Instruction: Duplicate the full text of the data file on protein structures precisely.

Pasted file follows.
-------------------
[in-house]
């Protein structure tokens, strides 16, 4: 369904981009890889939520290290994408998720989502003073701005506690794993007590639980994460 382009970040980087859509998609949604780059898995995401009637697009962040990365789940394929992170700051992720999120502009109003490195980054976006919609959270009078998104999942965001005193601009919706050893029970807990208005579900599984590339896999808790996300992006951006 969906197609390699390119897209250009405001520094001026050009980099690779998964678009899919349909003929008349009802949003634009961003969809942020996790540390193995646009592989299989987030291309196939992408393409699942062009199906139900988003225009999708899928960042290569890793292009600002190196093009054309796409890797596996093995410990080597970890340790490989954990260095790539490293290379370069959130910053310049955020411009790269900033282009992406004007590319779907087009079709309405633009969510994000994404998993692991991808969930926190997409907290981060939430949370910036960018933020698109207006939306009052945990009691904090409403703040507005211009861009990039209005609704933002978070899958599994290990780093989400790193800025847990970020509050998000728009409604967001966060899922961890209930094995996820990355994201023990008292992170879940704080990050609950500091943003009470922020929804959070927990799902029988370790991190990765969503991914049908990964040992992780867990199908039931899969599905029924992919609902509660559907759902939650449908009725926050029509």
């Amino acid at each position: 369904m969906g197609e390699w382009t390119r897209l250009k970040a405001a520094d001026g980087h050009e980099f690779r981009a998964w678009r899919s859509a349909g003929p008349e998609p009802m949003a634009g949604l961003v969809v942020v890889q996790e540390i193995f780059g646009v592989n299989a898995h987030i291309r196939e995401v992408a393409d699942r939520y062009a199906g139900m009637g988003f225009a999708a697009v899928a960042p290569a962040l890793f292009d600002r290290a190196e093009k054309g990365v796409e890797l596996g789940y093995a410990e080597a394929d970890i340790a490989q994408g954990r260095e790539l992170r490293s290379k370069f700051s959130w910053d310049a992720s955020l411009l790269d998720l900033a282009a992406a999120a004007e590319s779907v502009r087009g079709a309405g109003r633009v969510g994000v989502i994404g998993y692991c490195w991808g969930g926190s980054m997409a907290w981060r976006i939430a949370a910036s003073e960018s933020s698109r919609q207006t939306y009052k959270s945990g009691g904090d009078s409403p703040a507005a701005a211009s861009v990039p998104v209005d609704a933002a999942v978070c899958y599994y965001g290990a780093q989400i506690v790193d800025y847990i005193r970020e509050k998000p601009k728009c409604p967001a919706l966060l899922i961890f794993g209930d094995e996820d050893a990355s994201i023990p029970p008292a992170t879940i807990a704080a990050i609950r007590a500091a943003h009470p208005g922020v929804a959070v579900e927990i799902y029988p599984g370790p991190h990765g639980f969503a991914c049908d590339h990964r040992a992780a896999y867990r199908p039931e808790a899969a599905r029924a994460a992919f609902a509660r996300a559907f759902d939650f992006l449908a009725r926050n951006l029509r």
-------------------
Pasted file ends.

[in-house]
């Protein structure tokens, strides 16, 4: 369904981009890889939520290290994408998720989502003073701005506690794993007590639980994460 382009970040980087859509998609949604780059898995995401009637697009962040990365789940394929992170700051992720999120502009109003490195980054976006919609959270009078998104999942965001005193601009919706050893029970807990208005579900599984590339896999808790996300992006951006 969906197609390699390119897209250009405001520094001026050009980099690779998964678009899919349909003929008349009802949003634009961003969809942020996790540390193995646009592989299989987030291309196939992408393409699942062009199906139900988003225009999708899928960042290569890793292009600002190196093009054309796409890797596996093995410990080597970890340790490989954990260095790539490293290379370069959130910053310049955020411009790269900033282009992406004007590319779907087009079709309405633009969510994000994404998993692991991808969930926190997409907290981060939430949370910036960018933020698109207006939306009052945990009691904090409403703040507005211009861009990039209005609704933002978070899958599994290990780093989400790193800025847990970020509050998000728009409604967001966060899922961890209930094995996820990355994201023990008292992170879940704080990050609950500091943003009470922020929804959070927990799902029988370790991190990765969503991914049908990964040992992780867990199908039931899969599905029924992919609902509660559907759902939650449908009725926050029509």
């Amino acid at each position: 369904m969906g197609e390699w382009t390119r897209l250009k970040a405001a520094d001026g980087h050009e980099f690779r981009a998964w678009r899919s859509a349909g003929p008349e998609p009802m949003a634009g949604l961003v969809v942020v890889q996790e540390i193995f780059g646009v592989n299989a898995h987030i291309r196939e995401v992408a393409d699942r939520y062009a199906g139900m009637g988003f225009a999708a697009v899928a960042p290569a962040l890793f292009d600002r290290a190196e093009k054309g990365v796409e890797l596996g789940y093995a410990e080597a394929d970890i340790a490989q994408g954990r260095e790539l992170r490293s290379k370069f700051s959130w910053d310049a992720s955020l411009l790269d998720l900033a282009a992406a999120a004007e590319s779907v502009r087009g079709a309405g109003r633009v969510g994000v989502i994404g998993y692991c490195w991808g969930g926190s980054m997409a907290w981060r976006i939430a949370a910036s003073e960018s933020s698109r919609q207006t939306y009052k959270s945990g009691g904090d009078s409403p703040a507005a701005a211009s861009v990039p998104v209005d609704a933002a999942v978070c899958y599994y965001g290990a780093q989400i506690v790193d800025y847990i005193r970020e509050k998000p601009k728009c409604p967001a919706l966060l899922i961890f794993g209930d094995e996820d050893a990355s994201i023990p029970p008292a992170t879940i807990a704080a990050i609950r007590a500091a943003h009470p208005g922020v929804a959070v579900e927990i799902y029988p599984g370790p991190h990765g639980f969503a991914c049908d590339h990964r040992a992780a896999y867990r199908p039931e808790a899969a599905r029924a994460a992919f609902a509660r996300a559907f759902d939650f992006l449908a009725r926050n951006l029509r």